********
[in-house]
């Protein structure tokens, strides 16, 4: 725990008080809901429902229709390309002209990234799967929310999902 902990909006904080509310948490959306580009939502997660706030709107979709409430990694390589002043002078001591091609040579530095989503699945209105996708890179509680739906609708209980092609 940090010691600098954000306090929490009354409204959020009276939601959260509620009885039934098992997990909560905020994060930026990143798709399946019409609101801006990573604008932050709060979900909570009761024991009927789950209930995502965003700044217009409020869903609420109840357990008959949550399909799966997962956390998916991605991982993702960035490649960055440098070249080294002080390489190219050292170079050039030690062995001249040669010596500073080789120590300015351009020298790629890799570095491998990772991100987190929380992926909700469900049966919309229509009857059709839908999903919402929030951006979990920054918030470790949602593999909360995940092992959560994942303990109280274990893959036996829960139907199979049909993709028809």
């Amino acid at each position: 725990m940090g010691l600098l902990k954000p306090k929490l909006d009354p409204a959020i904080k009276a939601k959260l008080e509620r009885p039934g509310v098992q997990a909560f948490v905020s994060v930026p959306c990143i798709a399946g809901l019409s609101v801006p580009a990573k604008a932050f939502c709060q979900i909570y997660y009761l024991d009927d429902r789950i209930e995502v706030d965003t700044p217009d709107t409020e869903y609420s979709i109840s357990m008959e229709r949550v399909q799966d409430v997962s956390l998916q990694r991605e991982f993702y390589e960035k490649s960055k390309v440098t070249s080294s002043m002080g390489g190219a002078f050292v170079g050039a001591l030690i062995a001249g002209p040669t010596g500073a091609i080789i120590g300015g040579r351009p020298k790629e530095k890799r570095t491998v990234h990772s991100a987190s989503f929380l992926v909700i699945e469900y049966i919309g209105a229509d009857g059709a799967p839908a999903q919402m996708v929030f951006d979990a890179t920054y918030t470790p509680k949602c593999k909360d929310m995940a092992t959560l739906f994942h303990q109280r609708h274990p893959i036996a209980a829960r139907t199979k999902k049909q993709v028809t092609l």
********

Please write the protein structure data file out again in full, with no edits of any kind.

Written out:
[in-house]
């Protein structure tokens, strides 16, 4: 725990008080809901429902229709390309002209990234799967929310999902 902990909006904080509310948490959306580009939502997660706030709107979709409430990694390589002043002078001591091609040579530095989503699945209105996708890179509680739906609708209980092609 940090010691600098954000306090929490009354409204959020009276939601959260509620009885039934098992997990909560905020994060930026990143798709399946019409609101801006990573604008932050709060979900909570009761024991009927789950209930995502965003700044217009409020869903609420109840357990008959949550399909799966997962956390998916991605991982993702960035490649960055440098070249080294002080390489190219050292170079050039030690062995001249040669010596500073080789120590300015351009020298790629890799570095491998990772991100987190929380992926909700469900049966919309229509009857059709839908999903919402929030951006979990920054918030470790949602593999909360995940092992959560994942303990109280274990893959036996829960139907199979049909993709028809």
């Amino acid at each position: 725990m940090g010691l600098l902990k954000p306090k929490l909006d009354p409204a959020i904080k009276a939601k959260l008080e509620r009885p039934g509310v098992q997990a909560f948490v905020s994060v930026p959306c990143i798709a399946g809901l019409s609101v801006p580009a990573k604008a932050f939502c709060q979900i909570y997660y009761l024991d009927d429902r789950i209930e995502v706030d965003t700044p217009d709107t409020e869903y609420s979709i109840s357990m008959e229709r949550v399909q799966d409430v997962s956390l998916q990694r991605e991982f993702y390589e960035k490649s960055k390309v440098t070249s080294s002043m002080g390489g190219a002078f050292v170079g050039a001591l030690i062995a001249g002209p040669t010596g500073a091609i080789i120590g300015g040579r351009p020298k790629e530095k890799r570095t491998v990234h990772s991100a987190s989503f929380l992926v909700i699945e469900y049966i919309g209105a229509d009857g059709a799967p839908a999903q919402m996708v929030f951006d979990a890179t920054y918030t470790p509680k949602c593999k909360d929310m995940a092992t959560l739906f994942h303990q109280r609708h274990p893959i036996a209980a829960r139907t199979k999902k049909q993709v028809t092609l």